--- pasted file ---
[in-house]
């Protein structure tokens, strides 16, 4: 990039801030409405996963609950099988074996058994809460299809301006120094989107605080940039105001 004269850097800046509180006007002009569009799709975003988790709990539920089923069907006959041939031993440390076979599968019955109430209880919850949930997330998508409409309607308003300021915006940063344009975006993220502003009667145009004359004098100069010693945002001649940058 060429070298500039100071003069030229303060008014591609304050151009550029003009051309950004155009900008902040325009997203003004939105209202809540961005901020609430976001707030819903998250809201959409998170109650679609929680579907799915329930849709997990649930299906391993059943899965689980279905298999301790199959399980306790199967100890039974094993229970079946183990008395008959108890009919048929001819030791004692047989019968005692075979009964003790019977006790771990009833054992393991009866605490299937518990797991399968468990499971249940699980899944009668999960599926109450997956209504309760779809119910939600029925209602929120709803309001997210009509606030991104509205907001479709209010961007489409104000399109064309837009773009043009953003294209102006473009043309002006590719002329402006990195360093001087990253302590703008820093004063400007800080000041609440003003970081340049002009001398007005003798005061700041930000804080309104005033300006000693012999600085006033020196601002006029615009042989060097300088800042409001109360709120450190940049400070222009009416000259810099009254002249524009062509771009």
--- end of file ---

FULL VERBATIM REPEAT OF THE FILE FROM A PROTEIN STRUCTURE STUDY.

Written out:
[in-house]
């Protein structure tokens, strides 16, 4: 990039801030409405996963609950099988074996058994809460299809301006120094989107605080940039105001 004269850097800046509180006007002009569009799709975003988790709990539920089923069907006959041939031993440390076979599968019955109430209880919850949930997330998508409409309607308003300021915006940063344009975006993220502003009667145009004359004098100069010693945002001649940058 060429070298500039100071003069030229303060008014591609304050151009550029003009051309950004155009900008902040325009997203003004939105209202809540961005901020609430976001707030819903998250809201959409998170109650679609929680579907799915329930849709997990649930299906391993059943899965689980279905298999301790199959399980306790199967100890039974094993229970079946183990008395008959108890009919048929001819030791004692047989019968005692075979009964003790019977006790771990009833054992393991009866605490299937518990797991399968468990499971249940699980899944009668999960599926109450997956209504309760779809119910939600029925209602929120709803309001997210009509606030991104509205907001479709209010961007489409104000399109064309837009773009043009953003294209102006473009043309002006590719002329402006990195360093001087990253302590703008820093004063400007800080000041609440003003970081340049002009001398007005003798005061700041930000804080309104005033300006000693012999600085006033020196601002006029615009042989060097300088800042409001109360709120450190940049400070222009009416000259810099009254002249524009062509771009």